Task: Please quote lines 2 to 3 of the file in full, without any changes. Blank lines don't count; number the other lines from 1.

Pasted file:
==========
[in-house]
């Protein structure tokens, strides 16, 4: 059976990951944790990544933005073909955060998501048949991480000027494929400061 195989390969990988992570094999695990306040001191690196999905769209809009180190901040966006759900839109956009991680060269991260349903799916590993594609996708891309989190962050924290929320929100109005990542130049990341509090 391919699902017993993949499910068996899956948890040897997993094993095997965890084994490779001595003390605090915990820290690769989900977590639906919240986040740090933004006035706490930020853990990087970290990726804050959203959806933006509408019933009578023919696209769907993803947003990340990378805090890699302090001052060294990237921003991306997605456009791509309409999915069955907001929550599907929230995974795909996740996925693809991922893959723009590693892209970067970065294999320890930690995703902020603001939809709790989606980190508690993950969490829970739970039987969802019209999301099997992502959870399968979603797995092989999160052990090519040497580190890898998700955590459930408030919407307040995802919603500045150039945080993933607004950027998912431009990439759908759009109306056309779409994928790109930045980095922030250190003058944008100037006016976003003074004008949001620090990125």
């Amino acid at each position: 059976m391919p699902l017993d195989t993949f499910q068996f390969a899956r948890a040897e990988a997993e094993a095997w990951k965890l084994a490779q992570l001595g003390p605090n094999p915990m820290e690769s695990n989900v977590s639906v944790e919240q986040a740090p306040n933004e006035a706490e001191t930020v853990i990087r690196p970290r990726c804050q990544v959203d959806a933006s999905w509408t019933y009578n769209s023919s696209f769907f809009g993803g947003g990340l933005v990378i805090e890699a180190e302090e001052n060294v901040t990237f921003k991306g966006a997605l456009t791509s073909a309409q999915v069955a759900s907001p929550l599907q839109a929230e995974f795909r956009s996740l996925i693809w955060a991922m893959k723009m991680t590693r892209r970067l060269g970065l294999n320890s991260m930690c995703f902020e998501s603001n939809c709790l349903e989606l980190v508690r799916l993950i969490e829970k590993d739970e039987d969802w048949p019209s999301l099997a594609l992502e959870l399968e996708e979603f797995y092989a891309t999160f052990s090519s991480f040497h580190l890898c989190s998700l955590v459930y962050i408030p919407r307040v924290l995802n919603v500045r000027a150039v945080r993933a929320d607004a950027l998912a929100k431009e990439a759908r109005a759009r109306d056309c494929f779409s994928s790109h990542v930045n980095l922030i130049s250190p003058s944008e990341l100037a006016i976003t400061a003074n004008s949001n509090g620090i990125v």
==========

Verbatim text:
């Protein structure tokens, strides 16, 4: 059976990951944790990544933005073909955060998501048949991480000027494929400061 195989390969990988992570094999695990306040001191690196999905769209809009180190901040966006759900839109956009991680060269991260349903799916590993594609996708891309989190962050924290929320929100109005990542130049990341509090 391919699902017993993949499910068996899956948890040897997993094993095997965890084994490779001595003390605090915990820290690769989900977590639906919240986040740090933004006035706490930020853990990087970290990726804050959203959806933006509408019933009578023919696209769907993803947003990340990378805090890699302090001052060294990237921003991306997605456009791509309409999915069955907001929550599907929230995974795909996740996925693809991922893959723009590693892209970067970065294999320890930690995703902020603001939809709790989606980190508690993950969490829970739970039987969802019209999301099997992502959870399968979603797995092989999160052990090519040497580190890898998700955590459930408030919407307040995802919603500045150039945080993933607004950027998912431009990439759908759009109306056309779409994928790109930045980095922030250190003058944008100037006016976003003074004008949001620090990125």
């Amino acid at each position: 059976m391919p699902l017993d195989t993949f499910q068996f390969a899956r948890a040897e990988a997993e094993a095997w990951k965890l084994a490779q992570l001595g003390p605090n094999p915990m820290e690769s695990n989900v977590s639906v944790e919240q986040a740090p306040n933004e006035a706490e001191t930020v853990i990087r690196p970290r990726c804050q990544v959203d959806a933006s999905w509408t019933y009578n769209s023919s696209f769907f809009g993803g947003g990340l933005v990378i805090e890699a180190e302090e001052n060294v901040t990237f921003k991306g966006a997605l456009t791509s073909a309409q999915v069955a759900s907001p929550l599907q839109a929230e995974f795909r956009s996740l996925i693809w955060a991922m893959k723009m991680t590693r892209r970067l060269g970065l294999n320890s991260m930690c995703f902020e998501s603001n939809c709790l349903e989606l980190v508690r799916l993950i969490e829970k590993d739970e039987d969802w048949p019209s999301l099997a594609l992502e959870l399968e996708e979603f797995y092989a891309t999160f052990s090519s991480f040497h580190l890898c989190s998700l955590v459930y962050i408030p919407r307040v924290l995802n919603v500045r000027a150039v945080r993933a929320d607004a950027l998912a929100k431009e990439a759908r109005a759009r109306d056309c494929f779409s994928s790109h990542v930045n980095l922030i130049s250190p003058s944008e990341l100037a006016i976003t400061a003074n004008s949001n509090g620090i990125v």